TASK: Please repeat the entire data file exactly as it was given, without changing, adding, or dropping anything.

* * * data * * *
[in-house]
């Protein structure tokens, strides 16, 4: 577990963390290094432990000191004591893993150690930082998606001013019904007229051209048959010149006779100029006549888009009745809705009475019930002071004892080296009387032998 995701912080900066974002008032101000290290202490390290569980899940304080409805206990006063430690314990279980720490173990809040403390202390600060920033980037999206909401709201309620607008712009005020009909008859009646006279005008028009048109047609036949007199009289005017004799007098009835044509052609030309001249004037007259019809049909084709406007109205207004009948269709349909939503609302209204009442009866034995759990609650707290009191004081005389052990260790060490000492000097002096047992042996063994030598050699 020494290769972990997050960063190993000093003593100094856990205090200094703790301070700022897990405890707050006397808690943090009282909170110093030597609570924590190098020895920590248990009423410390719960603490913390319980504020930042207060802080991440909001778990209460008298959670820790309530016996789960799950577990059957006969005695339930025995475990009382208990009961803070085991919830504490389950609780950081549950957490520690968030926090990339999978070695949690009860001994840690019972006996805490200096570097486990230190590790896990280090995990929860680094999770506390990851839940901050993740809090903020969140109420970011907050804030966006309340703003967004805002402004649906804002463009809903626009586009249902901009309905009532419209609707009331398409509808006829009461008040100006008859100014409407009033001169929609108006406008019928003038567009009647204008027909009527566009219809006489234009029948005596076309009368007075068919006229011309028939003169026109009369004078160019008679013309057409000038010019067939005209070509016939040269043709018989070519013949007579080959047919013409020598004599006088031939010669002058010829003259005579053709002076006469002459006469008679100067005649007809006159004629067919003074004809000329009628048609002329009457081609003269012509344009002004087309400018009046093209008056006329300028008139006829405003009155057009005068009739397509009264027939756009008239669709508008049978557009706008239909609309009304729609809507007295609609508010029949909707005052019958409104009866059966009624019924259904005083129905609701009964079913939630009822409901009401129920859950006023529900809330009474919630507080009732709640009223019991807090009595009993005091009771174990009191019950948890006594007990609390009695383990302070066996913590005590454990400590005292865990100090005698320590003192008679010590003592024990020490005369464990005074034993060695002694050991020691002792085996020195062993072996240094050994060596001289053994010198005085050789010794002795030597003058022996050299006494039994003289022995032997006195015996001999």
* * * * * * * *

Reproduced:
[in-house]
């Protein structure tokens, strides 16, 4: 577990963390290094432990000191004591893993150690930082998606001013019904007229051209048959010149006779100029006549888009009745809705009475019930002071004892080296009387032998 995701912080900066974002008032101000290290202490390290569980899940304080409805206990006063430690314990279980720490173990809040403390202390600060920033980037999206909401709201309620607008712009005020009909008859009646006279005008028009048109047609036949007199009289005017004799007098009835044509052609030309001249004037007259019809049909084709406007109205207004009948269709349909939503609302209204009442009866034995759990609650707290009191004081005389052990260790060490000492000097002096047992042996063994030598050699 020494290769972990997050960063190993000093003593100094856990205090200094703790301070700022897990405890707050006397808690943090009282909170110093030597609570924590190098020895920590248990009423410390719960603490913390319980504020930042207060802080991440909001778990209460008298959670820790309530016996789960799950577990059957006969005695339930025995475990009382208990009961803070085991919830504490389950609780950081549950957490520690968030926090990339999978070695949690009860001994840690019972006996805490200096570097486990230190590790896990280090995990929860680094999770506390990851839940901050993740809090903020969140109420970011907050804030966006309340703003967004805002402004649906804002463009809903626009586009249902901009309905009532419209609707009331398409509808006829009461008040100006008859100014409407009033001169929609108006406008019928003038567009009647204008027909009527566009219809006489234009029948005596076309009368007075068919006229011309028939003169026109009369004078160019008679013309057409000038010019067939005209070509016939040269043709018989070519013949007579080959047919013409020598004599006088031939010669002058010829003259005579053709002076006469002459006469008679100067005649007809006159004629067919003074004809000329009628048609002329009457081609003269012509344009002004087309400018009046093209008056006329300028008139006829405003009155057009005068009739397509009264027939756009008239669709508008049978557009706008239909609309009304729609809507007295609609508010029949909707005052019958409104009866059966009624019924259904005083129905609701009964079913939630009822409901009401129920859950006023529900809330009474919630507080009732709640009223019991807090009595009993005091009771174990009191019950948890006594007990609390009695383990302070066996913590005590454990400590005292865990100090005698320590003192008679010590003592024990020490005369464990005074034993060695002694050991020691002792085996020195062993072996240094050994060596001289053994010198005085050789010794002795030597003058022996050299006494039994003289022995032997006195015996001999």